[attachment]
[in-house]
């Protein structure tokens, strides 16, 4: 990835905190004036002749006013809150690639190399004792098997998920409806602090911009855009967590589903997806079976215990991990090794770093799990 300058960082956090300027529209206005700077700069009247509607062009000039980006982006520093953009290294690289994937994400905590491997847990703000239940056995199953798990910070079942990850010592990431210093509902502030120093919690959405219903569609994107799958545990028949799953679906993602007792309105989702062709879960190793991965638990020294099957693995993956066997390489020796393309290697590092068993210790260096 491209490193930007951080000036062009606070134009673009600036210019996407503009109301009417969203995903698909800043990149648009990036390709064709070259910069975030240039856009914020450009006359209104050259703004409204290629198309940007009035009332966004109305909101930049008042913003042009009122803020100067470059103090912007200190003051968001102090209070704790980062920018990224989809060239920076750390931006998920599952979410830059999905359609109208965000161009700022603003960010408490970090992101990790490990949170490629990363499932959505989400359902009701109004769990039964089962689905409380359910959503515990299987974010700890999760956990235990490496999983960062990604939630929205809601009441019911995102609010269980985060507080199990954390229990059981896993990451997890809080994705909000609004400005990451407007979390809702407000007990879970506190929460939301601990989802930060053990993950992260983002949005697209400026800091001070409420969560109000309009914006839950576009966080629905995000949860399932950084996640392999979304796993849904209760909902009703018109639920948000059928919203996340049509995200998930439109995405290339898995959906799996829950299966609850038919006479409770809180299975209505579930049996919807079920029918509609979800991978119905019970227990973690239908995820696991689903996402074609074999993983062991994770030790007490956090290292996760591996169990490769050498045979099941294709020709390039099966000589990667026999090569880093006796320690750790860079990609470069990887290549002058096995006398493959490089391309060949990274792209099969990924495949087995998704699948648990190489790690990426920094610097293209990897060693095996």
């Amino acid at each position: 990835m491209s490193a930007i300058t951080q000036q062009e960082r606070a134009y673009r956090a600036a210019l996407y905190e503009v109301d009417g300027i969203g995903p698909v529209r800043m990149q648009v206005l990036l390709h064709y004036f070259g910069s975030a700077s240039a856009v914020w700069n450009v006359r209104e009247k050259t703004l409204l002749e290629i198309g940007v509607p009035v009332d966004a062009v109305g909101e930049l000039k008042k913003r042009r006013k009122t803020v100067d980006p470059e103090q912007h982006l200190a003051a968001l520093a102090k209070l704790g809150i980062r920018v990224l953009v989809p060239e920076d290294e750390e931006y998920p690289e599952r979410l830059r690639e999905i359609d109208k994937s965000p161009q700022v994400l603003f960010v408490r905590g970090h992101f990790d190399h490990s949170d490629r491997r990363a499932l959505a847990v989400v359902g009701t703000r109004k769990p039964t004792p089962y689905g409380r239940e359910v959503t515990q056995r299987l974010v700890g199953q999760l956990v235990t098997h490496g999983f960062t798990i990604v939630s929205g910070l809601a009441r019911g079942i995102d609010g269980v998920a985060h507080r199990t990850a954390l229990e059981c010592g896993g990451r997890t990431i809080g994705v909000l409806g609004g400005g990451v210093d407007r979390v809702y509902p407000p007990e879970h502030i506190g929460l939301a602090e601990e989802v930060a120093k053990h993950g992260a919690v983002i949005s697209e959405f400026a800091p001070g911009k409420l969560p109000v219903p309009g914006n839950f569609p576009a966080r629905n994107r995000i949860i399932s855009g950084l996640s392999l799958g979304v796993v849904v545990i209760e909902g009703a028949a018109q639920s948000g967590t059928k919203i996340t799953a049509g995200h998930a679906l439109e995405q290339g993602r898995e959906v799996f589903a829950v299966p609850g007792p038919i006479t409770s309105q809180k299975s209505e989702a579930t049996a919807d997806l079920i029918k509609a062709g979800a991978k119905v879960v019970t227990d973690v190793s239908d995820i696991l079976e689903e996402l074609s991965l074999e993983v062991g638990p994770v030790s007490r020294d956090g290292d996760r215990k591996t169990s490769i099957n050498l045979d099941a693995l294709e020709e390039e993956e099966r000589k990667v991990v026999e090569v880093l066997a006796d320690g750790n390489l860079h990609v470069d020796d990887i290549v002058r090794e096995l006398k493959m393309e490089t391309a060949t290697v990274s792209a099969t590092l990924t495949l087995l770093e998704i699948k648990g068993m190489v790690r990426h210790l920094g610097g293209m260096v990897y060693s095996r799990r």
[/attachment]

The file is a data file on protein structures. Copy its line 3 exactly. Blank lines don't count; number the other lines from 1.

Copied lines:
């Amino acid at each position: 990835m491209s490193a930007i300058t951080q000036q062009e960082r606070a134009y673009r956090a600036a210019l996407y905190e503009v109301d009417g300027i969203g995903p698909v529209r800043m990149q648009v206005l990036l390709h064709y004036f070259g910069s975030a700077s240039a856009v914020w700069n450009v006359r209104e009247k050259t703004l409204l002749e290629i198309g940007v509607p009035v009332d966004a062009v109305g909101e930049l000039k008042k913003r042009r006013k009122t803020v100067d980006p470059e103090q912007h982006l200190a003051a968001l520093a102090k209070l704790g809150i980062r920018v990224l953009v989809p060239e920076d290294e750390e931006y998920p690289e599952r979410l830059r690639e999905i359609d109208k994937s965000p161009q700022v994400l603003f960010v408490r905590g970090h992101f990790d190399h490990s949170d490629r491997r990363a499932l959505a847990v989400v359902g009701t703000r109004k769990p039964t004792p089962y689905g409380r239940e359910v959503t515990q056995r299987l974010v700890g199953q999760l956990v235990t098997h490496g999983f960062t798990i990604v939630s929205g910070l809601a009441r019911g079942i995102d609010g269980v998920a985060h507080r199990t990850a954390l229990e059981c010592g896993g990451r997890t990431i809080g994705v909000l409806g609004g400005g990451v210093d407007r979390v809702y509902p407000p007990e879970h502030i506190g929460l939301a602090e601990e989802v930060a120093k053990h993950g992260a919690v983002i949005s697209e959405f400026a800091p001070g911009k409420l969560p109000v219903p309009g914006n839950f569609p576009a966080r629905n994107r995000i949860i399932s855009g950084l996640s392999l799958g979304v796993v849904v545990i209760e909902g009703a028949a018109q639920s948000g967590t059928k919203i996340t799953a049509g995200h998930a679906l439109e995405q290339g993602r898995e959906v799996f589903a829950v299966p609850g007792p038919i006479t409770s309105q809180k299975s209505e989702a579930t049996a919807d997806l079920i029918k509609a062709g979800a991978k119905v879960v019970t227990d973690v190793s239908d995820i696991l079976e689903e996402l074609s991965l074999e993983v062991g638990p994770v030790s007490r020294d956090g290292d996760r215990k591996t169990s490769i099957n050498l045979d099941a693995l294709e020709e390039e993956e099966r000589k990667v991990v026999e090569v880093l066997a006796d320690g750790n390489l860079h990609v470069d020796d990887i290549v002058r090794e096995l006398k493959m393309e490089t391309a060949t290697v990274s792209a099969t590092l990924t495949l087995l770093e998704i699948k648990g068993m190489v790690r990426h210790l920094g610097g293209m260096v990897y060693s095996r799990r």